The six-week reign of the Span­ish flu in 1918

Baltimore Sun - - MARYLAND - By Jac­ques Kelly THEN AND NOW jac­ques.kelly@balt­sun.com

Re­ports of the great flu pan­demic filled the news col­umns in the last week of Septem­ber 1918.

The Bal­ti­more Sun reported deaths of sol­diers called up for ser­vice in World War I at Fort McHenry, Camp Meade and Edge­wood Arsenal: “The epi­demic which is sweep­ing the coun­try has fas­tened its grip on the army posts in the vicin­ity of Bal­ti­more.”

The pa­per also reported the death of “one of the first Bal­ti­more vic­tims of the flu,” a 21-year-old named Wal­ter L. Read, who lived on Park Heights Av­enue. He had en­listed in the Navy in Philadel­phia and con­tracted the dis­ease while sta­tioned at Great Lakes Naval Train­ing Sta­tion in Illi­nois.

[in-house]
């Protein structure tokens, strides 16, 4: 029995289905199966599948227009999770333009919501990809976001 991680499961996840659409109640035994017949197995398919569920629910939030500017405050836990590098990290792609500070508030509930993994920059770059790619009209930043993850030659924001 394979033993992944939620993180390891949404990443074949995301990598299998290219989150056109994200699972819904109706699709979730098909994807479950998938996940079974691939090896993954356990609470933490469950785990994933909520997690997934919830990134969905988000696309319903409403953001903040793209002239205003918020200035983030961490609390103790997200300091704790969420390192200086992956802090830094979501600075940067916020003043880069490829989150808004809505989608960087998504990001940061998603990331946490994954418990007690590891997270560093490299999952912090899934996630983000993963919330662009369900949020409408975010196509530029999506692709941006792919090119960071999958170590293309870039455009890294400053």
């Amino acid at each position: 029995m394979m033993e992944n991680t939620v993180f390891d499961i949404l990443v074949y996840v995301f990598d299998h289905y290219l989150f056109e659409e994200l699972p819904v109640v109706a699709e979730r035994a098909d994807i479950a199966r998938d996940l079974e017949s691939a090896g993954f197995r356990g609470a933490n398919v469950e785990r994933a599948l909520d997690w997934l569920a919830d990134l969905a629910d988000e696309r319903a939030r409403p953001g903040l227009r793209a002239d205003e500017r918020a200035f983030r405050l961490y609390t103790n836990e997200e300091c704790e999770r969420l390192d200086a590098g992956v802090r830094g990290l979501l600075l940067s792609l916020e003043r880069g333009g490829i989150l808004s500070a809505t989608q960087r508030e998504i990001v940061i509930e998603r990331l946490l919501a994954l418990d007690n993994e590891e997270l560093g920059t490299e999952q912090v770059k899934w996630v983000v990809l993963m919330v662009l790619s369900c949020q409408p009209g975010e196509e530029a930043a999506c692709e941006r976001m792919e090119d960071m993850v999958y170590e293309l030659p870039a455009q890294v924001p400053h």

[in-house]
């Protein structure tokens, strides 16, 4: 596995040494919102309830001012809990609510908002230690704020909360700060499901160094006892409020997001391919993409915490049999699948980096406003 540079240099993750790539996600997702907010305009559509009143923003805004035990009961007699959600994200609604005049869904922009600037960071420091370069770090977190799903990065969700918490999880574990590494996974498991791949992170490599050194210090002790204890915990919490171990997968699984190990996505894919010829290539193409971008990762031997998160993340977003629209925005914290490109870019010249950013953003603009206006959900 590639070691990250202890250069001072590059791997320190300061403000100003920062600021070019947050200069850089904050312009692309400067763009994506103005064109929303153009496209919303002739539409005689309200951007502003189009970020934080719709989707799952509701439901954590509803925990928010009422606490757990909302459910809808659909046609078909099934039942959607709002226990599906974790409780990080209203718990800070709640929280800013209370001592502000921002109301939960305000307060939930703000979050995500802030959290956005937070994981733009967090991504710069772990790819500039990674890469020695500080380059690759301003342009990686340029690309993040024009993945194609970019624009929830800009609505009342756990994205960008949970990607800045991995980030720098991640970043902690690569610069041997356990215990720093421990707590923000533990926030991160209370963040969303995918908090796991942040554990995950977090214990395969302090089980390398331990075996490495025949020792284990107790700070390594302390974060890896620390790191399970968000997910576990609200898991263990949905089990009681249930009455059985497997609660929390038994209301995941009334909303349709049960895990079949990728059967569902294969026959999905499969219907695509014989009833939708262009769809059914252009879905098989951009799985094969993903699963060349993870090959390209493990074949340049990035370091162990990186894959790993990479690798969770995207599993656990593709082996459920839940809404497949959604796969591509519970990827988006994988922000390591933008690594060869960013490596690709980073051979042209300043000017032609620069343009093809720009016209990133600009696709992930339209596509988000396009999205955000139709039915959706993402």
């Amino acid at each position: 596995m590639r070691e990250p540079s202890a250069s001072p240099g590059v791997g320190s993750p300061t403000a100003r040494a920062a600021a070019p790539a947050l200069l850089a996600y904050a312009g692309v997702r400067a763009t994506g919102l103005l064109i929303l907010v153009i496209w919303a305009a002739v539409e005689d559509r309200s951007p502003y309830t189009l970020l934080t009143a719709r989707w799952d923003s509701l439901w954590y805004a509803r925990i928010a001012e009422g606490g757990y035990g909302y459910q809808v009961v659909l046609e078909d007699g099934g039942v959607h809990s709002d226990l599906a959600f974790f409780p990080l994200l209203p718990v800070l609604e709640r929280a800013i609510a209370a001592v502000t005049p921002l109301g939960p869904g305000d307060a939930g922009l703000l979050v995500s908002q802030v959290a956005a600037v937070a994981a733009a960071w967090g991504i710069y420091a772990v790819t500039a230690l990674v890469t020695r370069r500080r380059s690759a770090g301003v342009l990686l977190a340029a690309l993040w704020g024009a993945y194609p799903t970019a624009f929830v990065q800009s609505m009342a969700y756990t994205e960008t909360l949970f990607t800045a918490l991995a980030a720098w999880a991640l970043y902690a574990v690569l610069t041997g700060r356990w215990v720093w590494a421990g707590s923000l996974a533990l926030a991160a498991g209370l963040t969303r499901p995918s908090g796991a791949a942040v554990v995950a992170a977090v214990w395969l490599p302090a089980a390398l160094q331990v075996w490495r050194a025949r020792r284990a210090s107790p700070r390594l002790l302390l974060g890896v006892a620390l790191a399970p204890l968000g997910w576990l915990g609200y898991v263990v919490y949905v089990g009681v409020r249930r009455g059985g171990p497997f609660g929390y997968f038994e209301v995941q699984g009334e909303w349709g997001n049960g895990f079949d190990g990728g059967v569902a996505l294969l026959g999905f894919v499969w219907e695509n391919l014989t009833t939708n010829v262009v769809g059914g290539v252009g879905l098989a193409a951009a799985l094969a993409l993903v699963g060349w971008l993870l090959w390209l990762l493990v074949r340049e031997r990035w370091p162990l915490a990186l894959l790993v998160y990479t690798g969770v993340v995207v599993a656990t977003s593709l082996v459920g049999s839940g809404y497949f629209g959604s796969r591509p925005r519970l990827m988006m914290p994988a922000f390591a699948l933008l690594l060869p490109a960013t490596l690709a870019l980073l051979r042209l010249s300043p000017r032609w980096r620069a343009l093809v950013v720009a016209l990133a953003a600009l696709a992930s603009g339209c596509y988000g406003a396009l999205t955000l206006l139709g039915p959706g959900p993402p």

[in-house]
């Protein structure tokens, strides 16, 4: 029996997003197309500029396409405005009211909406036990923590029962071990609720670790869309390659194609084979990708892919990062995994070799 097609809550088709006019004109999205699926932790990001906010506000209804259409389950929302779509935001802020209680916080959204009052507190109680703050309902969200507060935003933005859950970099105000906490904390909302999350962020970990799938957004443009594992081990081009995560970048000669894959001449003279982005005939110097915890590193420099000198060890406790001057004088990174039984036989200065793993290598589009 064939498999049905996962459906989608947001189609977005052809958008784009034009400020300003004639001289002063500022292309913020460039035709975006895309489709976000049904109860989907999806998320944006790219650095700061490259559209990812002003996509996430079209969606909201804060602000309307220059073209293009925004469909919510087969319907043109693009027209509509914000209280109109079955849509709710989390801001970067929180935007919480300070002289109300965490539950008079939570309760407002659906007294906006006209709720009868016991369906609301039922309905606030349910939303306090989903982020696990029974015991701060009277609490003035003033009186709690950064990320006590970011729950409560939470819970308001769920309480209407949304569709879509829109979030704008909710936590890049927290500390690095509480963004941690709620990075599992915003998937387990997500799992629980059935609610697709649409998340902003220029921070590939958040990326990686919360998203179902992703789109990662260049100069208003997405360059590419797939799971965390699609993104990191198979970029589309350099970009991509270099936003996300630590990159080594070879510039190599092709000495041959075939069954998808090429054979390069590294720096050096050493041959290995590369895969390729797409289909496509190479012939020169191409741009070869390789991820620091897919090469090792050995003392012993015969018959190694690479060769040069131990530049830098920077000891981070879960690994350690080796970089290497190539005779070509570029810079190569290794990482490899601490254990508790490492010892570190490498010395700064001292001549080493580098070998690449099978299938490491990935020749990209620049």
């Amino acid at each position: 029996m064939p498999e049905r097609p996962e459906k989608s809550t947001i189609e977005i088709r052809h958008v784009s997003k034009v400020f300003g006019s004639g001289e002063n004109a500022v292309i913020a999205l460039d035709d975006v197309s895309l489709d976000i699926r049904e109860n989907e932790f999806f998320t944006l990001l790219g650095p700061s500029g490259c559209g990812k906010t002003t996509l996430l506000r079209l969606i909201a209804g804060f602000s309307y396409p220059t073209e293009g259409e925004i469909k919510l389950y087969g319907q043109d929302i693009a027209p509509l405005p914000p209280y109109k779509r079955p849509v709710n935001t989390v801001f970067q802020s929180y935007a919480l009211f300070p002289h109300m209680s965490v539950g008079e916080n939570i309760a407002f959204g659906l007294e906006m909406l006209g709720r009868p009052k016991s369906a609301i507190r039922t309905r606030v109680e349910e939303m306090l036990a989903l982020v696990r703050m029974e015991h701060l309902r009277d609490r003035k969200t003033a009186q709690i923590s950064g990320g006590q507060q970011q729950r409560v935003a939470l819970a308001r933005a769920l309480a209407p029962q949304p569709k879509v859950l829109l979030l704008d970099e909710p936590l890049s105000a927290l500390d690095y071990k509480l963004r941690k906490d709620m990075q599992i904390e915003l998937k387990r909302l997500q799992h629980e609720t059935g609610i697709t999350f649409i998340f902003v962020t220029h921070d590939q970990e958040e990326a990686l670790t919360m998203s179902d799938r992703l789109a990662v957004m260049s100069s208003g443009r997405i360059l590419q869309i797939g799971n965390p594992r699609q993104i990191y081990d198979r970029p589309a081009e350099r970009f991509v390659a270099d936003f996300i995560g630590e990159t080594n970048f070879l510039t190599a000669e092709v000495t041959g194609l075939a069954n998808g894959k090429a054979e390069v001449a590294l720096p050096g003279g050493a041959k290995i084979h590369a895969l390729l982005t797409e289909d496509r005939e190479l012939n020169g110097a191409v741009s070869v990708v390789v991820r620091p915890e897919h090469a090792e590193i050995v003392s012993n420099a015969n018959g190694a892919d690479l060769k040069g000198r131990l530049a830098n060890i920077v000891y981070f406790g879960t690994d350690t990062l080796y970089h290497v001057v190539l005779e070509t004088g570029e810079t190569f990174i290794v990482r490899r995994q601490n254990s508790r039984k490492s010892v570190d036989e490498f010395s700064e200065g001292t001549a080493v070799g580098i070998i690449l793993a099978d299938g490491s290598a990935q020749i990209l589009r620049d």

The flu, which seemed to be­gin in mil­i­tary bases, soon swept civil­ian pop­u­la­tions. By Oc­to­ber, Bal­ti­more closed schools, race­tracks, the­aters, base­ball fields and houses of re­li­gion. Hal­loween cel­e­bra­tions were also shut down.

The first flu cases — many from the newly cre­ated Army base at Camp Meade — were taken to Mercy Hos­pi­tal. Re­ports in The Sun said that 75 Sis­ters of Mercy were sent to the base to as­sist the stricken. The base’s med­i­cal lab­o­ra­tory of­fi­cer, Capt. George Shrader Mathers, died of flu-re­lated pneu­mo­nia at the old Al­bion Ho­tel on Cathe­dral Street.

“Dur­ing its six-week reign as the king of all diseases, Span­ish in­fluenza struck down 50,000 per­sons in the city and state and killed 5,160,” The Evening Sun reported in Novem­ber 1918.

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